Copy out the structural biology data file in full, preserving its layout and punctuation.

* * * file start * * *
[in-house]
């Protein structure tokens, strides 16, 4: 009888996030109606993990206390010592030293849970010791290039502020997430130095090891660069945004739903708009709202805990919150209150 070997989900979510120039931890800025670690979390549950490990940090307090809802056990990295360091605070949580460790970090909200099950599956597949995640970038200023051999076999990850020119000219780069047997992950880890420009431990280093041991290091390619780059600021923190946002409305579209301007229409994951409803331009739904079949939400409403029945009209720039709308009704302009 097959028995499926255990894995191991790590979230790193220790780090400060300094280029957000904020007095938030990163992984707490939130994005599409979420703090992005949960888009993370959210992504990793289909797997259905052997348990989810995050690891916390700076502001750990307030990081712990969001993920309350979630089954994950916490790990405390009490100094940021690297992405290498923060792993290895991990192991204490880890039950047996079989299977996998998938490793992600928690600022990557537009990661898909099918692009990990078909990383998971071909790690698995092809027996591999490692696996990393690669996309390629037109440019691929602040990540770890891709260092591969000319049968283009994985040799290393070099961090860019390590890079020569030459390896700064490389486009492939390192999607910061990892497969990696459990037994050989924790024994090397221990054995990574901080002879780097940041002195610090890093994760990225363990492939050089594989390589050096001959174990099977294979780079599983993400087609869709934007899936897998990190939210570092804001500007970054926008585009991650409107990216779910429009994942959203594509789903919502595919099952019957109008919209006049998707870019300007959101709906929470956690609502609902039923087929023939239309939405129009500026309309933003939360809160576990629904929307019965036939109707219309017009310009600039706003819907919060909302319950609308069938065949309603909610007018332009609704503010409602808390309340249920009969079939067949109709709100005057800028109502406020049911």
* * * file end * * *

[in-house]
């Protein structure tokens, strides 16, 4: 009888996030109606993990206390010592030293849970010791290039502020997430130095090891660069945004739903708009709202805990919150209150 070997989900979510120039931890800025670690979390549950490990940090307090809802056990990295360091605070949580460790970090909200099950599956597949995640970038200023051999076999990850020119000219780069047997992950880890420009431990280093041991290091390619780059600021923190946002409305579209301007229409994951409803331009739904079949939400409403029945009209720039709308009704302009 097959028995499926255990894995191991790590979230790193220790780090400060300094280029957000904020007095938030990163992984707490939130994005599409979420703090992005949960888009993370959210992504990793289909797997259905052997348990989810995050690891916390700076502001750990307030990081712990969001993920309350979630089954994950916490790990405390009490100094940021690297992405290498923060792993290895991990192991204490880890039950047996079989299977996998998938490793992600928690600022990557537009990661898909099918692009990990078909990383998971071909790690698995092809027996591999490692696996990393690669996309390629037109440019691929602040990540770890891709260092591969000319049968283009994985040799290393070099961090860019390590890079020569030459390896700064490389486009492939390192999607910061990892497969990696459990037994050989924790024994090397221990054995990574901080002879780097940041002195610090890093994760990225363990492939050089594989390589050096001959174990099977294979780079599983993400087609869709934007899936897998990190939210570092804001500007970054926008585009991650409107990216779910429009994942959203594509789903919502595919099952019957109008919209006049998707870019300007959101709906929470956690609502609902039923087929023939239309939405129009500026309309933003939360809160576990629904929307019965036939109707219309017009310009600039706003819907919060909302319950609308069938065949309603909610007018332009609704503010409602808390309340249920009969079939067949109709709100005057800028109502406020049911």